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Product Information

Buzzers, midges, diptera or Chironomids are the names of the tiny flies found on slow flowing rivers and and lakes. Tiny Chironomid flies that inhabit lakes and slow-flowing rivers are known by their common name to us as midges or buzzers, known because of their characteristic buzzing or humming. They appear in vast swarms on most still-waters towards the evenings, often they can be completely overpowering. Midges tolerate relatively high levels of pollution. The good news for fly fishermen is that they congregate on the windward side of a lake and their tiny larvae and pupae are eaten in large numbers by surface feeding trout. Buzzers start life as a bloodworm and live in the soft mud found in most still waters. These blood red worms get their colour from the oxygen and hemaglobin held within their bodies. When they are getting near to hatching they lose their blood red colour and take on a more somber appearance. They then make their way from the lake bottom up through the water columns to the surface. This is achieved by a wriggly swimming action. They swim towards the surface then stop either to catch their breath or waiting for the right conditions to hatch. When they stop wriggling towards the surface they slowly sink back down before swimming upwards again. When they eventually reach the surface they hang from the surface film and hatch out in to adult buzzers or midge. It is howver on the journey to the surface that Buzzers / Midges are at their most vulnerable. The midge pupae drift gently up to the surface where the survivors struggle to break through the surface film. Many do not make it, especially if the water is very choppy or if a flat calm has allowed oily film to form. At this stage trout patrol the surface sipping in huge quantities of hatching midges.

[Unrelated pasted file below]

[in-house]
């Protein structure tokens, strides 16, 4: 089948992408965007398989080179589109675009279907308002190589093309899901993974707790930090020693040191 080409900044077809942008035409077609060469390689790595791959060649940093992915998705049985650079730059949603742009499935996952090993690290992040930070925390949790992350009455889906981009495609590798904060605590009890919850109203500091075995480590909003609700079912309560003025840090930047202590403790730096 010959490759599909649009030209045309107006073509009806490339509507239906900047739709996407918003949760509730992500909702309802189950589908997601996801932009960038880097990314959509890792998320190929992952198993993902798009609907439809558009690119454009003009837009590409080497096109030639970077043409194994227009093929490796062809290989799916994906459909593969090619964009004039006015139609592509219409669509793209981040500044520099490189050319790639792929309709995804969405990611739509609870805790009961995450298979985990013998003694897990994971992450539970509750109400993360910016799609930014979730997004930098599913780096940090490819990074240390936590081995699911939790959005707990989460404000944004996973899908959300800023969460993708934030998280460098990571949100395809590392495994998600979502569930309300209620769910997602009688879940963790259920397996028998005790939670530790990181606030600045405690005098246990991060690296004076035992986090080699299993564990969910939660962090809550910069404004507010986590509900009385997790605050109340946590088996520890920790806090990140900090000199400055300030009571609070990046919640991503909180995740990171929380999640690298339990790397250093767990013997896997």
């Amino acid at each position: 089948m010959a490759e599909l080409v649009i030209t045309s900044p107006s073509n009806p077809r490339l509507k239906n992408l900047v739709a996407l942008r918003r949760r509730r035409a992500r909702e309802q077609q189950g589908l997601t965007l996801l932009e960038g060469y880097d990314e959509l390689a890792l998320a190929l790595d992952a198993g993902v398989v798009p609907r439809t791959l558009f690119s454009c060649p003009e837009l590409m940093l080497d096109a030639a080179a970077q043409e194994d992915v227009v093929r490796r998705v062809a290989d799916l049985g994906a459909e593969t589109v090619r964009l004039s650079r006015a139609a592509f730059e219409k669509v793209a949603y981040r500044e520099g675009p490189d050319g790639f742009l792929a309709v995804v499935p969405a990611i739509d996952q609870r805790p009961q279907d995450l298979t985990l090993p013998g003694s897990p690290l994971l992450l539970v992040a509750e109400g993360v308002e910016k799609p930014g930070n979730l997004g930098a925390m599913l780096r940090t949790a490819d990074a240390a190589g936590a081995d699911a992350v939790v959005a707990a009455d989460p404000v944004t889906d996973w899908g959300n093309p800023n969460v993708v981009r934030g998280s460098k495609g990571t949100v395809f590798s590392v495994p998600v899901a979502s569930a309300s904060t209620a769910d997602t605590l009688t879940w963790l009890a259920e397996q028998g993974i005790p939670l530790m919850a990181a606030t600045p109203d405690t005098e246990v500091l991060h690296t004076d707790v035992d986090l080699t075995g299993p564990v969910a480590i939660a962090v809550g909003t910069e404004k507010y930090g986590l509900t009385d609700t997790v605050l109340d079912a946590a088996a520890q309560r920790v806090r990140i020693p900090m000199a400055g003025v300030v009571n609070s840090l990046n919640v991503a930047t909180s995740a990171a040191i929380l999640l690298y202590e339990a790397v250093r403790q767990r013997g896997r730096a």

The life cycles of the buzzer can be imitated with a good degree of accuracy, they hatch out on virtually every day of the year. Some of the hatches will be localised and may not be spotted unless fishing in that area. Buzzer hatches can be spotted, by either looking for the adult fly, or finding the spent pupa bodies (shucks) in the surface film.

Product Code: CDCW30

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